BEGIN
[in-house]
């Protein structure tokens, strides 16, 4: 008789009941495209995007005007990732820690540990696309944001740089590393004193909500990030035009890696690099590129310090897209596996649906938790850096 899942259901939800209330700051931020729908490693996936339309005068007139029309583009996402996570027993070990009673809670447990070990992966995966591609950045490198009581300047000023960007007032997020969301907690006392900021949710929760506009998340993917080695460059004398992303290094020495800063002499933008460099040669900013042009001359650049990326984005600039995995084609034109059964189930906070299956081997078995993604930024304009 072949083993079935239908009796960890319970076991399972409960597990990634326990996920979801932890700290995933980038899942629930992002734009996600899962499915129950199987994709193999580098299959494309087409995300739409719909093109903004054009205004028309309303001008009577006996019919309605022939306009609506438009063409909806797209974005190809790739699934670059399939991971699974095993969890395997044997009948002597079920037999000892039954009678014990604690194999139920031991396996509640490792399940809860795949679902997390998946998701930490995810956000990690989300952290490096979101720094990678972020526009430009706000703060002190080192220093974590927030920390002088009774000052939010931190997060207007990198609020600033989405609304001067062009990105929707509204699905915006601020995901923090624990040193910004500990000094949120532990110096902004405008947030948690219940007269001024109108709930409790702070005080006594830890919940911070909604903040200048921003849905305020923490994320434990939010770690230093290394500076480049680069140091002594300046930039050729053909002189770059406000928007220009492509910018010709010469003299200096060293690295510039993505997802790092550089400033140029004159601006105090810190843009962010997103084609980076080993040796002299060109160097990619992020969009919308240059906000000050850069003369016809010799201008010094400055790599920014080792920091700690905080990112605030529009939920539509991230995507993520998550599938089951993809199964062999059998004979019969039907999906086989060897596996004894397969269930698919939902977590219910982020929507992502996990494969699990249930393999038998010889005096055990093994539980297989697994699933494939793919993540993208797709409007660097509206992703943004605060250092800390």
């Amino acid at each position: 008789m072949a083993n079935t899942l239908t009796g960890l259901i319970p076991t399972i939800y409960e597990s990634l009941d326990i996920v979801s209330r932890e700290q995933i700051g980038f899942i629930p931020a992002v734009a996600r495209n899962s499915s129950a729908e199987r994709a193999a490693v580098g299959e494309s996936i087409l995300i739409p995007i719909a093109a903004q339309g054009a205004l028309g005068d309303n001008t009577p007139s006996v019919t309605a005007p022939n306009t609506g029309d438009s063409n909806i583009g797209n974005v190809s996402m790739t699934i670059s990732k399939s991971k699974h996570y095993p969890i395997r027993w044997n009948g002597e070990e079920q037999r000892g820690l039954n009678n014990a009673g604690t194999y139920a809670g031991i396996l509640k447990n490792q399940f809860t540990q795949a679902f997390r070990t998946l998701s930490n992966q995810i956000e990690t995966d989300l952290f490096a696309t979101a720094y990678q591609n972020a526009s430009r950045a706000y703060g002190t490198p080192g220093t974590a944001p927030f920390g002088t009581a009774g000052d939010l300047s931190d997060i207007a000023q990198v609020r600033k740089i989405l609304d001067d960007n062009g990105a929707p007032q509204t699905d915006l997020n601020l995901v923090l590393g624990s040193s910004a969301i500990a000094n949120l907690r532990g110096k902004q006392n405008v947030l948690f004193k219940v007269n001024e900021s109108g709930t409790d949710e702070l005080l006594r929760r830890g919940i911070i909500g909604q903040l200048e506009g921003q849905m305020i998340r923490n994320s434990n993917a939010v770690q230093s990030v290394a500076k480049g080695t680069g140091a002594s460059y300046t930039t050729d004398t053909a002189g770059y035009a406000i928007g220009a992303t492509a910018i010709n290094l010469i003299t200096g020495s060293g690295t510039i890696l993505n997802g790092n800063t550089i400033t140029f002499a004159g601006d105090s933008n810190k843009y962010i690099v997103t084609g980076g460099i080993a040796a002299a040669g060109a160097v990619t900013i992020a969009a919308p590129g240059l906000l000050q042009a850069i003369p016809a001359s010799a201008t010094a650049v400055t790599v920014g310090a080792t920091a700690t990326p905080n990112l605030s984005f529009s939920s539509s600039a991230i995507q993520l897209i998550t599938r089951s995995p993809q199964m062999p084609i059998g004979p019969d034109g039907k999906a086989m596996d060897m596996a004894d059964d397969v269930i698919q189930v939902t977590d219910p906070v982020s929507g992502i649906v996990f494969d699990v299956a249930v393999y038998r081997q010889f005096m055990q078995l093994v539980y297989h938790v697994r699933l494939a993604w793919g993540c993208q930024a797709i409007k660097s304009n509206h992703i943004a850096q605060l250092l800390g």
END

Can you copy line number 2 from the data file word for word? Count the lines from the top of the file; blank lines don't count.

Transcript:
């Protein structure tokens, strides 16, 4: 008789009941495209995007005007990732820690540990696309944001740089590393004193909500990030035009890696690099590129310090897209596996649906938790850096 899942259901939800209330700051931020729908490693996936339309005068007139029309583009996402996570027993070990009673809670447990070990992966995966591609950045490198009581300047000023960007007032997020969301907690006392900021949710929760506009998340993917080695460059004398992303290094020495800063002499933008460099040669900013042009001359650049990326984005600039995995084609034109059964189930906070299956081997078995993604930024304009 072949083993079935239908009796960890319970076991399972409960597990990634326990996920979801932890700290995933980038899942629930992002734009996600899962499915129950199987994709193999580098299959494309087409995300739409719909093109903004054009205004028309309303001008009577006996019919309605022939306009609506438009063409909806797209974005190809790739699934670059399939991971699974095993969890395997044997009948002597079920037999000892039954009678014990604690194999139920031991396996509640490792399940809860795949679902997390998946998701930490995810956000990690989300952290490096979101720094990678972020526009430009706000703060002190080192220093974590927030920390002088009774000052939010931190997060207007990198609020600033989405609304001067062009990105929707509204699905915006601020995901923090624990040193910004500990000094949120532990110096902004405008947030948690219940007269001024109108709930409790702070005080006594830890919940911070909604903040200048921003849905305020923490994320434990939010770690230093290394500076480049680069140091002594300046930039050729053909002189770059406000928007220009492509910018010709010469003299200096060293690295510039993505997802790092550089400033140029004159601006105090810190843009962010997103084609980076080993040796002299060109160097990619992020969009919308240059906000000050850069003369016809010799201008010094400055790599920014080792920091700690905080990112605030529009939920539509991230995507993520998550599938089951993809199964062999059998004979019969039907999906086989060897596996004894397969269930698919939902977590219910982020929507992502996990494969699990249930393999038998010889005096055990093994539980297989697994699933494939793919993540993208797709409007660097509206992703943004605060250092800390």